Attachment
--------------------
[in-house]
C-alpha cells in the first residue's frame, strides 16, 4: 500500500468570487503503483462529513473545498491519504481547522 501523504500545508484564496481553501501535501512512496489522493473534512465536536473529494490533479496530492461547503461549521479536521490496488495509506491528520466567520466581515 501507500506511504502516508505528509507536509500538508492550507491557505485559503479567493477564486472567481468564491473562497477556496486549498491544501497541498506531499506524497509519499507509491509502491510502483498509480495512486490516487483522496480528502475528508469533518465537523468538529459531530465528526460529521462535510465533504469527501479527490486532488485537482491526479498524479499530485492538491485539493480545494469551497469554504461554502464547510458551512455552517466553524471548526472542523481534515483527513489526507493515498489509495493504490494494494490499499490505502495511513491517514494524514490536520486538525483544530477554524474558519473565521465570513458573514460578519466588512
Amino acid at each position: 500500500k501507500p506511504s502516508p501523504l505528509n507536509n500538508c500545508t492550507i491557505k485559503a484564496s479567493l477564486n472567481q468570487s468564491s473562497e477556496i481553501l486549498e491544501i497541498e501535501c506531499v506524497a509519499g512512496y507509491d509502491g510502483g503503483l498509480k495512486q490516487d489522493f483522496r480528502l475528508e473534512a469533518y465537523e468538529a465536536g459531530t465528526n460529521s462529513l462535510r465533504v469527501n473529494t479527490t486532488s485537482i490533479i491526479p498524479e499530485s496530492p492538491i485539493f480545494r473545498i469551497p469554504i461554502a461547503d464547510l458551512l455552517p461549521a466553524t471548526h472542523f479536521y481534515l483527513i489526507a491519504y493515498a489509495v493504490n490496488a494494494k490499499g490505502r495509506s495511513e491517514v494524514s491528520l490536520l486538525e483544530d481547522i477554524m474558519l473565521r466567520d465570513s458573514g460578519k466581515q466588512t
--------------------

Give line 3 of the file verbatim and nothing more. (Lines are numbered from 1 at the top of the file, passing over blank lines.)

Amino acid at each position: 500500500k501507500p506511504s502516508p501523504l505528509n507536509n500538508c500545508t492550507i491557505k485559503a484564496s479567493l477564486n472567481q468570487s468564491s473562497e477556496i481553501l486549498e491544501i497541498e501535501c506531499v506524497a509519499g512512496y507509491d509502491g510502483g503503483l498509480k495512486q490516487d489522493f483522496r480528502l475528508e473534512a469533518y465537523e468538529a465536536g459531530t465528526n460529521s462529513l462535510r465533504v469527501n473529494t479527490t486532488s485537482i490533479i491526479p498524479e499530485s496530492p492538491i485539493f480545494r473545498i469551497p469554504i461554502a461547503d464547510l458551512l455552517p461549521a466553524t471548526h472542523f479536521y481534515l483527513i489526507a491519504y493515498a489509495v493504490n490496488a494494494k490499499g490505502r495509506s495511513e491517514v494524514s491528520l490536520l486538525e483544530d481547522i477554524m474558519l473565521r466567520d465570513s458573514g460578519k466581515q466588512t